Witness for the …

Sunday, February 10, 2019

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I bet I know the first word that popped into your mind when you read today’s headline:  PROSECUTION!

Agatha-Christies-Witness-for-the-Prosecution-set-for-BBC-One-remake-767x421

Today, in Mercy, our readings invite us to consider WITNESS — not for the prosecution, but for the RESURRECTION!

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In our first reading, we see Isaiah dramatically commissioned to WITNESS to the vision of faith in his heart. He responds wholeheartedly:

Then I heard the voice of the Lord saying,
“Whom shall I send?  Who will go for us?”
“Here I am,” I said; “send me!”

Our second reading, Paul describes how Christ appeared to him and commissioned him, “the least of the Apostles” to be his WITNESS. Paul, too, responds wholeheartedly:

He appeared to me.
Therefore, … so we preach and so you believed.

In our Gospel, Simon Peter, James and John are awed by the miraculous power of Jesus as their nets pull hundreds of fish from the otherwise unproductive sea. Jesus tells them that, by their WITNESS, they will attract hundreds of souls to his message. They also respond wholeheartedly:

When they brought their boats to the shore,
they left everything and followed him.


For the Word of God to live,
WITNESS is everything.


Macrina Wiederkehr, OSB, in her beautiful book, “Seven Sacred Pauses”, describes the level of WITNESS in the first disciples:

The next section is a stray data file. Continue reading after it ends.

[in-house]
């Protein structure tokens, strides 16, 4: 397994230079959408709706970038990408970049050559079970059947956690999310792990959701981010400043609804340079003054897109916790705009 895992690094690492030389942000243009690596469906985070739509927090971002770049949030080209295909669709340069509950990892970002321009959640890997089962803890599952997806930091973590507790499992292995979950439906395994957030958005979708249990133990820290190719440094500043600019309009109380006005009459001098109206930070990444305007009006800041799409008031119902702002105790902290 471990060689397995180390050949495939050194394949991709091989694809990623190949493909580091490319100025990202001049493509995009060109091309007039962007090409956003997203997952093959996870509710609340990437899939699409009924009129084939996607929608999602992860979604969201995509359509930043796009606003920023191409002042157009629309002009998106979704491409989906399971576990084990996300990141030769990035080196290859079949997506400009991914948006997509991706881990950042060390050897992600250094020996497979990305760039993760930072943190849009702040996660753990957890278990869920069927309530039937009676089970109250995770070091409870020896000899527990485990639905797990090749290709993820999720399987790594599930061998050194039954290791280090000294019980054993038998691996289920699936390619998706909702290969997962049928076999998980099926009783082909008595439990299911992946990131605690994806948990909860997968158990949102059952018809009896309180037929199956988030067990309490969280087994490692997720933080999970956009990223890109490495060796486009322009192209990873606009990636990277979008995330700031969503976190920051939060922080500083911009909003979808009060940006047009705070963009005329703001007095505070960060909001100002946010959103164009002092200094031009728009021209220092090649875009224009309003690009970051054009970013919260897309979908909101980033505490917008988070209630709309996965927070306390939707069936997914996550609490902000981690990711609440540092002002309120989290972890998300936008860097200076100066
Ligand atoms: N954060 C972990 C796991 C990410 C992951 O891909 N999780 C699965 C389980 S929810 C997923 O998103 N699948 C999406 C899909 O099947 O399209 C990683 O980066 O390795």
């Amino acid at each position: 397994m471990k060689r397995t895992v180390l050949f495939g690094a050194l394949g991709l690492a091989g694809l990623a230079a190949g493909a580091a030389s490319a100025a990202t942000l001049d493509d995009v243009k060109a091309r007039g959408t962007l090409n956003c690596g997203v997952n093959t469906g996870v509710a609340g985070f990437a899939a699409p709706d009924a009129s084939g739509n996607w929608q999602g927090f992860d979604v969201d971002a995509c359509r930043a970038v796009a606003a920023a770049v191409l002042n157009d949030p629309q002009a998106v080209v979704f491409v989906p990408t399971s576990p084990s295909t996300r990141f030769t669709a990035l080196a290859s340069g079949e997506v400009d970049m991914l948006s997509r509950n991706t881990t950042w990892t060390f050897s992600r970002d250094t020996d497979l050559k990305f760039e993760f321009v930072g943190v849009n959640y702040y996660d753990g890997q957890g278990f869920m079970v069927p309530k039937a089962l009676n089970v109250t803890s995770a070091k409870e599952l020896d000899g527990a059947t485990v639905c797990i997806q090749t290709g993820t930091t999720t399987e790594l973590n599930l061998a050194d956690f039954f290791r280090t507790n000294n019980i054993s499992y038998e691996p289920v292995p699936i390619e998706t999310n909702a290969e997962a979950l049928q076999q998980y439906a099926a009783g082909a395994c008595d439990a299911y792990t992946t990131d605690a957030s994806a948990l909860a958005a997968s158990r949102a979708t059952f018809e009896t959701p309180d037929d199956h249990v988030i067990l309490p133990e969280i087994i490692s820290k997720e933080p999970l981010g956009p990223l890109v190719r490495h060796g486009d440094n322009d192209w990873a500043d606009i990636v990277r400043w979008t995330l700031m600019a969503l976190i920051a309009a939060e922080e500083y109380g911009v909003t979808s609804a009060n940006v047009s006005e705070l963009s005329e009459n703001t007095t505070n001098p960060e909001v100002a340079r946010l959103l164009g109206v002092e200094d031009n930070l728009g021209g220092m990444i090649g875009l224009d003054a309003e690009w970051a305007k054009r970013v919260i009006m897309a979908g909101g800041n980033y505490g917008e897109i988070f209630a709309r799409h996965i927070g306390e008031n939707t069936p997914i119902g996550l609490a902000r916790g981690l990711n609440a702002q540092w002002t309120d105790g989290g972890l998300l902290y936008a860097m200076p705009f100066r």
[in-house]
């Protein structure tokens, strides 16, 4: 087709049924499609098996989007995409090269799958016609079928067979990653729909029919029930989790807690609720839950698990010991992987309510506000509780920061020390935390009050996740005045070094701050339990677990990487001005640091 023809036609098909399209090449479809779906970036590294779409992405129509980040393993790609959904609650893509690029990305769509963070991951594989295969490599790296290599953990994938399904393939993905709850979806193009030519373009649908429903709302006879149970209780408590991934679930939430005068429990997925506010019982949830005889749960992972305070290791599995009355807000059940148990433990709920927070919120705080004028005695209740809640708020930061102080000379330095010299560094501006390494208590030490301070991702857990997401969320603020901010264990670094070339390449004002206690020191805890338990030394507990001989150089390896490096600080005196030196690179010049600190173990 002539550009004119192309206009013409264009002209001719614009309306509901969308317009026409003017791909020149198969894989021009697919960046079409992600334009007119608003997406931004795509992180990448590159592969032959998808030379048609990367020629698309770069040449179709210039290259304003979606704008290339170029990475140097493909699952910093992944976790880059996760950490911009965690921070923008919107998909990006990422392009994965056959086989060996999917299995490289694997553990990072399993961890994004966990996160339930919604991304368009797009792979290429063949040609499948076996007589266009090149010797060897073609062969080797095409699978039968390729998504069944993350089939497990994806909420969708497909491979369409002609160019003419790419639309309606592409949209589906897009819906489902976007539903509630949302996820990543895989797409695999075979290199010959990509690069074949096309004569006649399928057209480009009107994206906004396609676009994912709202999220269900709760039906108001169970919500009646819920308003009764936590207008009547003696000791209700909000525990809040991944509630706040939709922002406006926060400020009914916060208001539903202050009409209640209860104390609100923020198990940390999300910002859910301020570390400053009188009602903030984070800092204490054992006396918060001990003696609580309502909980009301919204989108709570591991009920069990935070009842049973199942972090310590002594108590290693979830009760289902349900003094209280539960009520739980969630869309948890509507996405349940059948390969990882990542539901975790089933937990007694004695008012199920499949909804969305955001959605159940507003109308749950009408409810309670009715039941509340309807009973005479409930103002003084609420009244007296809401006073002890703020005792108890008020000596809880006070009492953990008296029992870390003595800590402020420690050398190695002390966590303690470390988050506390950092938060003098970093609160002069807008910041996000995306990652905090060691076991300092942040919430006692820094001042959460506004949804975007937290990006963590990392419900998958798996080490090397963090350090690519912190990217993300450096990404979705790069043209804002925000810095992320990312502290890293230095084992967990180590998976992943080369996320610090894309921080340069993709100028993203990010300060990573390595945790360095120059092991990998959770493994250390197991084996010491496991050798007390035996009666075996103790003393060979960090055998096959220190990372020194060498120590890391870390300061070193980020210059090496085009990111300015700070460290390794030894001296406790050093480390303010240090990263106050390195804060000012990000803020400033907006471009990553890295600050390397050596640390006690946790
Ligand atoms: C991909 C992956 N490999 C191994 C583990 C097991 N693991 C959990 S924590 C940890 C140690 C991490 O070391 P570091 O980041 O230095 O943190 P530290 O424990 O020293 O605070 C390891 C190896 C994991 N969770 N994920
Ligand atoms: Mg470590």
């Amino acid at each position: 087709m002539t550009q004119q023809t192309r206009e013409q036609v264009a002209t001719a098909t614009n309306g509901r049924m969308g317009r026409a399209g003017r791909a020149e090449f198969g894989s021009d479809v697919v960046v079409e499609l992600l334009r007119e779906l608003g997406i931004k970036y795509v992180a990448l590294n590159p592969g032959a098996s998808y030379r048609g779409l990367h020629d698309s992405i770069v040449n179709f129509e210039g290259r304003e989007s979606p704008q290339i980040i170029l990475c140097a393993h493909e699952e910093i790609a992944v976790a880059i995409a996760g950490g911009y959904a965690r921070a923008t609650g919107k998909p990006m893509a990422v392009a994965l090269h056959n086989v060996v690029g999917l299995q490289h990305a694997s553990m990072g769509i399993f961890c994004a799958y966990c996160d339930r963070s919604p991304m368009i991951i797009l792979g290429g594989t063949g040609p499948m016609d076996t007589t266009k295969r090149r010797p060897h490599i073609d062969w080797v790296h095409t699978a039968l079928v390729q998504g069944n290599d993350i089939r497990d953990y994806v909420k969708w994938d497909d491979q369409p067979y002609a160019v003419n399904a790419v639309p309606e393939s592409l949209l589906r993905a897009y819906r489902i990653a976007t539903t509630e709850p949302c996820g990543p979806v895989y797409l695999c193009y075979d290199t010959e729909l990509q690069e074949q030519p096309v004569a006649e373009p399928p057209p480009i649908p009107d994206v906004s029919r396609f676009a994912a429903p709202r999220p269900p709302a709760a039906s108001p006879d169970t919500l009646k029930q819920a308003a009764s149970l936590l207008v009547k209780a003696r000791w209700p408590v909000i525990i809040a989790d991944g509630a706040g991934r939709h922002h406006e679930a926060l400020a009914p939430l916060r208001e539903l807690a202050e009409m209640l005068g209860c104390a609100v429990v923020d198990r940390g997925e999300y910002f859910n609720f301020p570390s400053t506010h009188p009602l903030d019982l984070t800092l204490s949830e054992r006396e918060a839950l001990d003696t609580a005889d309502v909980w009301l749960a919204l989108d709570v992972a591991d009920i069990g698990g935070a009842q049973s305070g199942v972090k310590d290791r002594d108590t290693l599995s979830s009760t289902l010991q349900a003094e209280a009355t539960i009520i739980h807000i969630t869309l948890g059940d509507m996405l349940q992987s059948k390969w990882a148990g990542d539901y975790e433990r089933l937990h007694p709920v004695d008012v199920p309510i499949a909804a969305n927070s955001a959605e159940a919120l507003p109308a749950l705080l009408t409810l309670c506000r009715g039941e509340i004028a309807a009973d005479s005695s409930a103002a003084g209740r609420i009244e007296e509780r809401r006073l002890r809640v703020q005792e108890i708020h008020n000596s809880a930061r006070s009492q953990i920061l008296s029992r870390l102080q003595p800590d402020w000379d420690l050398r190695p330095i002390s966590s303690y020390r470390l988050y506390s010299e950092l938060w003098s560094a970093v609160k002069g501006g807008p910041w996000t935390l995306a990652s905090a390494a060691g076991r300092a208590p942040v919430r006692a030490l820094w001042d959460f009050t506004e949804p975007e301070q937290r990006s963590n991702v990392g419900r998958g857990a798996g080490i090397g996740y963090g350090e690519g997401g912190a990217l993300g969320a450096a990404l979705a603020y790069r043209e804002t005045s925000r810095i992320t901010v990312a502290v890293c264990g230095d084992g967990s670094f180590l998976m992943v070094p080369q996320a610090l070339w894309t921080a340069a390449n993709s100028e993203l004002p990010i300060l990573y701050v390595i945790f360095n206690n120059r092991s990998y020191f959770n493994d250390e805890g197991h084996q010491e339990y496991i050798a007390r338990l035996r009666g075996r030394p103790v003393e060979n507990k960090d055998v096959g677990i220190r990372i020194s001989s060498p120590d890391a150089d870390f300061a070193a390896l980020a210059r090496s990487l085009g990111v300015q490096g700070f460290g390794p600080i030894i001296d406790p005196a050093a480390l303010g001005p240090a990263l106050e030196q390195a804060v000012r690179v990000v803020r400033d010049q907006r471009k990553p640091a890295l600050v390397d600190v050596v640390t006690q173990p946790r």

They were impelled to continue proclaiming the Gospel in the face of opposition. They were zealous in preaching because they felt passionate about being entrusted with the scared message.

Think of this often-heard philosophical conundrum:

If a tree falls in the forest,
and no one is there to hear it,
does it make a sound?

Logic tells us that it does. But what does it matter if no one hears it?

If the Resurrection happened, and no one bears witness to it, what does it matter? That is the importance of our call to WITNESS –   just like Isaiah, Paul, Peter, James, John, and two millennia of believers who carry on the sound of that tomb bursting open to eternal life.

How will we witness to our faith today – not by preachy words or empty opinions, but by our active passion for justice and mercy in the world, and in our own choices?

Music: I Will Stand as a Witness for Christ